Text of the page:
First British retrospective for Wassily Kandinsky (below), widely acknowledged as the founder of abstract art, comprising 139 works by the Moscow-born artist, who died aged 78 in 1944. There's little doubt as to Kandinsky's influence on modern art, but the exhibition has prompted some critics to highlight his limitations.
Who Was He?
Born in Russia in 1866, Kandinsky abandoned a law career to go to art school in Munich. Initially, his work was typified by fantasy images, before he became a key figure in the German avant-garde movement, and then turned towards abstraction. The First World War brought his progressive period to an end for the most part, and he retreated to Russia.
What They Say About Him
"I think you have to admit that the pictures are not much good... he simply can't do energy and he can't do tension," Tom Lubbock, The Independent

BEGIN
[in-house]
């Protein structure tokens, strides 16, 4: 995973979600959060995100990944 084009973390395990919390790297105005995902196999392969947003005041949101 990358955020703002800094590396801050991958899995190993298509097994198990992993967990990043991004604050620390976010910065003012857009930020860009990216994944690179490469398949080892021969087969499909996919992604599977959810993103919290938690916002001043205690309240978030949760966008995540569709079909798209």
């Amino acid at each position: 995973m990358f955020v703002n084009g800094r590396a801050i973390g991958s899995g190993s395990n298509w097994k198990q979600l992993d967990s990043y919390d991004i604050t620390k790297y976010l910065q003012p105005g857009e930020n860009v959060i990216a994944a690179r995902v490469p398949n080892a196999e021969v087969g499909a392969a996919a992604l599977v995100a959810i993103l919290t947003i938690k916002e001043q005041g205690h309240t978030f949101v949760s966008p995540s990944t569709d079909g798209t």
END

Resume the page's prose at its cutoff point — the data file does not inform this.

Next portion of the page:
"Around 1912, Kandinsky embarked on a voyage into an abstract universe... He was a liberator, and the finest exhibits from that period charge his Royal Academy exhibition of works on paper with an impassioned, surging energy," Richard Cork, The Times
"A painting by Kandinsky is hard to grasp as a stable mental image, although fragments and passages from it will stick in your mind... adding to that feeling of Kandinsky-ness that you know is somehow important to the history of modern art... it is all a bit unconvincing," Adrian Searle, The Guardian
Where You Can See It
Kandinsky: Watercolours and Other Works on Paper at the Royal Academy, W1 (0171-300 8000/5760) to 4 JulReuse content